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Revision against sec 204 cr.p.c.

(Querist) 03 December 2010 This query is : Resolved 
A Judicial Magistrate after inquiry u/s 202cr.p.c.issued summons u/s 204 of cr.p.c. Thereafter the accused persons appeared in the court and got bail.After appearing in trial court accused persons filed revision against order of Magistrate u/s204 ,the Sessions Judge at the time of admission raised objection that after appearance on summons this revision is not maintainable because the order u/s204 has exhausted and is no more operative.
In my view the objection of Sessions Judge is correct .
What is yours view please share your with me and if any decision is there then please share it also with me (both for & against).
Arvind Singh Chauhan (Expert) 03 December 2010
I think Session court's view is not correct, some times accused can't prepare himself for revision in time and he has to appear before lower court. Revision against may be within the period of limitation any stage of trial. After all he would have denied the allegation in his bail application. Then how his right of revision is surrendered.

The same is revision against the charge. In lower court charge is framed and accused signs on the charge and denies with charge, then he applies for revision.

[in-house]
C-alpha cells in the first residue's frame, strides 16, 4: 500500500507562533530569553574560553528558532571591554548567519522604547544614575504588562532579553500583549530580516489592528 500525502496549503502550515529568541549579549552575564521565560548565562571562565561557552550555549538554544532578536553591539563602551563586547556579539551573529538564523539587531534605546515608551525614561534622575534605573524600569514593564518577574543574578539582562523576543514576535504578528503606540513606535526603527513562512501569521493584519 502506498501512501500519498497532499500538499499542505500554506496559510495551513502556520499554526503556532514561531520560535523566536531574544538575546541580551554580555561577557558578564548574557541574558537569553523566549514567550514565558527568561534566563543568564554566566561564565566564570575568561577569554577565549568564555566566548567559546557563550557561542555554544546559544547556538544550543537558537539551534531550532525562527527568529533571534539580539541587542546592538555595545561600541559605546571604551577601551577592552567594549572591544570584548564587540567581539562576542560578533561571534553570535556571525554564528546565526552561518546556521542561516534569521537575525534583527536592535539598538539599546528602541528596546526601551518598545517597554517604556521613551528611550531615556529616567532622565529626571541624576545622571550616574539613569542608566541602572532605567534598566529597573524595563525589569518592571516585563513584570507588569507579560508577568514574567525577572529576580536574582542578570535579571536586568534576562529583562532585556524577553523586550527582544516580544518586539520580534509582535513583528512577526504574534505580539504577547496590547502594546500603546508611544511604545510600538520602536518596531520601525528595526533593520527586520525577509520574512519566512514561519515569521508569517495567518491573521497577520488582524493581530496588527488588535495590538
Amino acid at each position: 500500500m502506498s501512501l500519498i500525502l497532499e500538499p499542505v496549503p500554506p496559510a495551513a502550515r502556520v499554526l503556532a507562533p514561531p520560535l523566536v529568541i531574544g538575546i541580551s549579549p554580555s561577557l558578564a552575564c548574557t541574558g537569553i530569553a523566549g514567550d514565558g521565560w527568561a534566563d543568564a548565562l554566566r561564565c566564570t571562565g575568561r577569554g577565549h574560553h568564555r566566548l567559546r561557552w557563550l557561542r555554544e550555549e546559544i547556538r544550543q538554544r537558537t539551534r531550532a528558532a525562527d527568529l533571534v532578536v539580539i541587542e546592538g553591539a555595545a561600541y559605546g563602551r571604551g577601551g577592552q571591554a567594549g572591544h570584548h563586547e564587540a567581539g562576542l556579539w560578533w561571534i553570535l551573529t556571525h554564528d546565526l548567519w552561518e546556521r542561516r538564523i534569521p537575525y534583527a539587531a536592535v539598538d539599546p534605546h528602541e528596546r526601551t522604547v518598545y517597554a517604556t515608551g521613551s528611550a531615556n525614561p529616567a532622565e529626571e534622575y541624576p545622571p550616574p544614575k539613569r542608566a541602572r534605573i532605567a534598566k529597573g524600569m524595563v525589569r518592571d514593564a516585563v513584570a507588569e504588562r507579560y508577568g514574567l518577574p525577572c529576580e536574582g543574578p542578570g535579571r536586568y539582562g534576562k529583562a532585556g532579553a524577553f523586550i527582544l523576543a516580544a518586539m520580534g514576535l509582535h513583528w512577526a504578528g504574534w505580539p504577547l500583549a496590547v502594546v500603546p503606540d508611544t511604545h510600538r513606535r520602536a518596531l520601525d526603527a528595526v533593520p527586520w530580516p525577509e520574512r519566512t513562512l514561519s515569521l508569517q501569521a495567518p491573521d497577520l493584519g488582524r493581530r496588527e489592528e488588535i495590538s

Appearance before the lower court does not bar the revision.
Devajyoti Barman (Expert) 03 December 2010
No. The accused only complied with the direction of the court by makin appearance. That does not meant that he is waiving his right to challenge the merit of the order issuing the process. The accused person can rightfully challenge the summoning order even after appearing in the trial court.
Guest (Expert) 03 December 2010
Agree with experts.
s.subramanian (Expert) 04 December 2010
I disagree. The revision now questions the cognisance taken by the magistrate which cannot be done under Sec.397 before the Sessions Court. If the accused is aggrieved he has to invoke Sec.482 CR.P.C. and the High Court alone has inherent powers to the same. Since taking cognisance is an interlocutory order,no revision lies against the same. If the cognisance has been taken on insufficient materials,it can be questioned under SEc.482 and quashed.Perusal of Adalat Prasad's case and the judgment of the Supreme Court on this point will enlighten you more.
Advocate. Arunagiri (Expert) 04 December 2010
As he appeared before the magistrate, he has no case against the order u/s 204 cr.p.c. If the accused is challenging the entire case, he can file a discharge petition u/s 245 cr.p.c.
AMAR RANU (Expert) 04 December 2010
How a discharge application is maintainable in a summon case?
It is a summon case not a warrant case.
Where is provision in Cr.P.C.?
Under which provision of law,any accused can be discharged in a summon case?
Amar Ranu
Guest (Expert) 04 December 2010
Dear Mr Amar.... how you reached on this conclusion that procedings ynder sections 200-204 CR.P.C only in summons cases..... it also in warrant cases too....